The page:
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To Counter Google And Facebook, AT&T Buys An Ad Platform

Jill DisisJuly 2018

Google and Facebook have a powerful grip on the digital ad industry. Media and telecom companies are looking for ways to loosen it.
AT&T (T) is the latest. It announced plans Monday to buy AppNexus, a digital technology firm that runs one of the world's biggest online ad marketplaces, matching buyers and sellers.

The move comes less than two weeks after AT&T closed its $85 billion purchase of Time Warner, the parent company of CNN.

AT&T didn't say how much it paid for AppNexus, though the The Wall Street Journal and Reuters previously reported the deal's value at around $1.6 billion.

For AT&T, the purchase offers a foothold in the digital ad business, dominated by Google and Facebook. Rivals such as Verizon (VZ), which owns a digital ad service through its subsidiary Oath, are trying similar strategies.

The gap is large. Last year, Google and Facebook raked in a combined $114 billion in net digital ad revenue worldwide, according to the research company eMarketer. Together, they accounted for a nearly 49% share of the market. Verizon's Oath was one of only five other companies with at least a 2% market share.

AT&T thinks its new deal will allow it to make more money selling targeted ads on its own products, including the streaming service DirecTV Now, as well as all of the new TV and digital media it acquired from Time Warner -— channels like TNT, HBO and CNN. The company also says it already has more than 170 million "relationships" with people across its wireless, video and broadband businesses.

One source familiar with the AppNexus deal said it's about finding better ways to measure the success of an ad campaign on TV and video. As technology advances, the person said, the techniques already present in digital advertising can theoretically be used on a wider, more sophisticated scale.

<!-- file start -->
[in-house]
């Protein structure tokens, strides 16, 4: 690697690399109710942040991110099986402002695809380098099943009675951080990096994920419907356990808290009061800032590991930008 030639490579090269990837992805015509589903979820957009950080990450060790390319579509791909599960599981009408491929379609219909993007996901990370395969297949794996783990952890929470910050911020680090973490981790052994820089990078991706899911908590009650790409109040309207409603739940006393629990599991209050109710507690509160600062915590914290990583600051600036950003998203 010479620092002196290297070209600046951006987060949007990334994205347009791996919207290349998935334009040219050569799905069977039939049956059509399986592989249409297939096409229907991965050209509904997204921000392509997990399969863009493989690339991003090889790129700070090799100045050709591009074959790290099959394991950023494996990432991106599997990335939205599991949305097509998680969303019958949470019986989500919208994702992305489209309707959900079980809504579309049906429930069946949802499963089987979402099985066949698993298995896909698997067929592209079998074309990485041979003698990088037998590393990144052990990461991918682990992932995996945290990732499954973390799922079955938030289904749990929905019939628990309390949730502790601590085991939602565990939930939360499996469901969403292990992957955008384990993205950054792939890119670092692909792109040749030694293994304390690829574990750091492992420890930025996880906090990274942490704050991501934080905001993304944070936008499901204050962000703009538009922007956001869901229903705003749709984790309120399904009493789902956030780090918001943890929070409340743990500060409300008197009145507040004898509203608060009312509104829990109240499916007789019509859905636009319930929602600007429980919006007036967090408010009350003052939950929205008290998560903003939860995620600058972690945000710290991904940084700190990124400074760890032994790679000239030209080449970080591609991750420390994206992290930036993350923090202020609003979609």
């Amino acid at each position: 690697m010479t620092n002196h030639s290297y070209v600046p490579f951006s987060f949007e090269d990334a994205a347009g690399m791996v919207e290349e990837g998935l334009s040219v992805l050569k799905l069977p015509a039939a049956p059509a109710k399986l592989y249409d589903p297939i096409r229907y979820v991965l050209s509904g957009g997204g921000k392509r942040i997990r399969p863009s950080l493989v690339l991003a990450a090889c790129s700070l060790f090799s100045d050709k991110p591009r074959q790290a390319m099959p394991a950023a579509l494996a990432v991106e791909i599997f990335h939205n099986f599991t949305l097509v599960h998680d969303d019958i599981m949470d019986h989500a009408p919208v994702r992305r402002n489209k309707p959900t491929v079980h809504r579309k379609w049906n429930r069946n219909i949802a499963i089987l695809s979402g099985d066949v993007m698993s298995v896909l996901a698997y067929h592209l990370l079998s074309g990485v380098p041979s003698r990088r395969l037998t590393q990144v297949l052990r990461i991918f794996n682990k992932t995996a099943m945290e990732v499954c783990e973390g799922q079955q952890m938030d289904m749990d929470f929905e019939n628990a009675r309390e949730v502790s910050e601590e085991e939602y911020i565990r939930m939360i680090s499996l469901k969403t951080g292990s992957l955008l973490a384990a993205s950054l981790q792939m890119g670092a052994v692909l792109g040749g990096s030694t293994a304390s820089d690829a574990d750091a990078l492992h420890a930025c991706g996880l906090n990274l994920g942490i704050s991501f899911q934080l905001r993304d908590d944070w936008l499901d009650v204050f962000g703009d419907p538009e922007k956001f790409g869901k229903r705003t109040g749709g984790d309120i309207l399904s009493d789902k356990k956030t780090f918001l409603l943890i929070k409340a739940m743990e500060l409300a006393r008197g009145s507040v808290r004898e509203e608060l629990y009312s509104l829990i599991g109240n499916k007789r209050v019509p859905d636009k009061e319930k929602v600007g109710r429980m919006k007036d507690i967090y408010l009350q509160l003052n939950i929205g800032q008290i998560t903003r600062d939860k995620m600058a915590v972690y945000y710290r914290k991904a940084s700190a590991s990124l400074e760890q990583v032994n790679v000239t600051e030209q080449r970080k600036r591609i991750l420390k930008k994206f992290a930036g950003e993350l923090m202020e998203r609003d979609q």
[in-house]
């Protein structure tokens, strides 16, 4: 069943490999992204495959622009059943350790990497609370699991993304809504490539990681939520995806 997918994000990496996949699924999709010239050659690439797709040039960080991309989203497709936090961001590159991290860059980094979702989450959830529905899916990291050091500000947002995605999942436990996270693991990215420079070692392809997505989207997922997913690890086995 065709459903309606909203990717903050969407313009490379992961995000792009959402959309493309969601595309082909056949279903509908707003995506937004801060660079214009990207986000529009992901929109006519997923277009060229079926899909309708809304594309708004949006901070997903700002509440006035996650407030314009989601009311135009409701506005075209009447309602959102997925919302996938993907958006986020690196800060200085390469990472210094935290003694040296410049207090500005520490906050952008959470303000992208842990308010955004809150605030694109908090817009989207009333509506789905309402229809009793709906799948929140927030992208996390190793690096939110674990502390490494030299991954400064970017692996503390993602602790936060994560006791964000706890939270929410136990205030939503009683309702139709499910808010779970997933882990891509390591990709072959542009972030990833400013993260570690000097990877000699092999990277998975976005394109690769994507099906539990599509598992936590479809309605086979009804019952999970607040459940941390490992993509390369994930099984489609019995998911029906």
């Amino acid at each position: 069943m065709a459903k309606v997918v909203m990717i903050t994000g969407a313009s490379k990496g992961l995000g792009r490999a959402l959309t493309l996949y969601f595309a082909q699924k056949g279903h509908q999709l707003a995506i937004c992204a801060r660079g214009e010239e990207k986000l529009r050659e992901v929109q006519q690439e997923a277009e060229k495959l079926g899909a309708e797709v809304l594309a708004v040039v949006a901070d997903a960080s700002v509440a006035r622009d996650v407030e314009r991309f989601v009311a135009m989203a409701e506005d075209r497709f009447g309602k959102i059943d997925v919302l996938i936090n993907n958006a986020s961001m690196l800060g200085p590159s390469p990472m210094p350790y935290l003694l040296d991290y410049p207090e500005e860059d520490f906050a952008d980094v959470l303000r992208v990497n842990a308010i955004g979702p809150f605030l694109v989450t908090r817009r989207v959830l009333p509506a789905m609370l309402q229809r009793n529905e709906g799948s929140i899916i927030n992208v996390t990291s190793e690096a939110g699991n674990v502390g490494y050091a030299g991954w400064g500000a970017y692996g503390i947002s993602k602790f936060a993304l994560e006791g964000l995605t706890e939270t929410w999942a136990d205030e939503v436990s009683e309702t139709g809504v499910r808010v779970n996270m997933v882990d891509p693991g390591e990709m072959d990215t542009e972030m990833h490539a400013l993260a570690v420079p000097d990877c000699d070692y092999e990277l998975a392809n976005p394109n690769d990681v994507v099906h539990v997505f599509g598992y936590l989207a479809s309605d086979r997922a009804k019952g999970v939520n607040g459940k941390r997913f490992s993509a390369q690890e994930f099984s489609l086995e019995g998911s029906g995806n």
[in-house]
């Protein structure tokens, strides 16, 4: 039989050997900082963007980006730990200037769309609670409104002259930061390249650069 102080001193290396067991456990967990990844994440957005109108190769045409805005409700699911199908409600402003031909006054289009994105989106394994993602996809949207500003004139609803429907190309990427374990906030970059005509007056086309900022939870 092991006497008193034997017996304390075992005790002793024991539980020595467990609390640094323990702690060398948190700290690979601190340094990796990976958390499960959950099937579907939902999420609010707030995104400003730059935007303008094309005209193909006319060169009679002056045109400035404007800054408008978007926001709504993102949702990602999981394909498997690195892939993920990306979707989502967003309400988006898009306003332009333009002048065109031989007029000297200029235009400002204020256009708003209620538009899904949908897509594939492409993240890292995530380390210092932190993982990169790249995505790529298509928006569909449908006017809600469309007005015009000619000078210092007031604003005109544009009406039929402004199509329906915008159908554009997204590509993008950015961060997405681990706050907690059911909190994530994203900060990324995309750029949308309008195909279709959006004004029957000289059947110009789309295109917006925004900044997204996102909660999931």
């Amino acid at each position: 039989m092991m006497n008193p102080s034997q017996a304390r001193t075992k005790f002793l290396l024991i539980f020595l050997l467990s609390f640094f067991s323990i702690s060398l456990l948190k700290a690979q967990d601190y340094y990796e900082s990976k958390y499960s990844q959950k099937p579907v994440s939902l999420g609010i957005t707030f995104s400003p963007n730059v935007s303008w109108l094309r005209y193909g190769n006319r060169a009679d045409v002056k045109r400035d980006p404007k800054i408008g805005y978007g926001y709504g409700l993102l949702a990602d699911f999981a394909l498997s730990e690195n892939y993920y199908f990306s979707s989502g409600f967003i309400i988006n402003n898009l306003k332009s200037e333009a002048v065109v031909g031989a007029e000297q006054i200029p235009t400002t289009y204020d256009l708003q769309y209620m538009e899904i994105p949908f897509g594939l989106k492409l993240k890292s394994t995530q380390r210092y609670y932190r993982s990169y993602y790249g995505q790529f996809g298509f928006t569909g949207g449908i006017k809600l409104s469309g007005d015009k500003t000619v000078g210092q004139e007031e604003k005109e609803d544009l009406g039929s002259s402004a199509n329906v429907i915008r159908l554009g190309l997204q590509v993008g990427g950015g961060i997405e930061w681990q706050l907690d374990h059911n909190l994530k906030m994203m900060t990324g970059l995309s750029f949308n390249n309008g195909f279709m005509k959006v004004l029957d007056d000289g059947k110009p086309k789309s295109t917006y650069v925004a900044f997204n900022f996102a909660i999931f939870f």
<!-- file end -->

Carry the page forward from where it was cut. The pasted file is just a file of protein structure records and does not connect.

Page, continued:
For example, the person said, AT&T could potentially use anonymized data to figure out whether someone who sees a truck ad on TV later visits the truck maker's website, or whether that person goes to a dealership to test drive the model. Knowing how the ad influenced a viewer could inform later campaigns, the person said.

Hypothetically, the person added, better technology would also help advertisers tweak ad campaigns on the fly — for example, shortening or swapping out ads during a TV show from night to night.

"Ad tech unites real-time analytics and technology with our premium TV and video content," AT&T Advertising CEO Brian Lesser said in a news release. He was tapped by the company to build an advertising unit last August. "We went out and found the strongest player in the space."

Mike Tyrrell, who was an AppNexus investor and board member, said AT&T signaled its ambition in advertising by hiring Lesser, a veteran of the digital ad industry.

"The TV advertising industry today is not nearly as efficient as the online advertising industry, and I think overtime those worlds will merge," Tyrrell said. "I think AT&T will be extremely well positioned to take advantage of it."

Brian Wieser, an analyst for Pivotal Research, said AT&T has its work cut out.

"There's often a belief that the network the [telecommunications companies] operate or produce data which can or should add value to the digital media owner," he added. "I think that's pretty limited."

Wieser also praised Lesser's expertise, but added that Lesser needs to be given the freedom to build the business his way.

And he added that AT&T needs to think seriously about how it uses its customer data. Facebook's data collection practices created a media firestorm this year because of questions about how it uses and distributes people's private data.

"They have to be more aggressive than ever before on putting consumers first," Wieser said of AT&T.

 

Article Source: cnn.com

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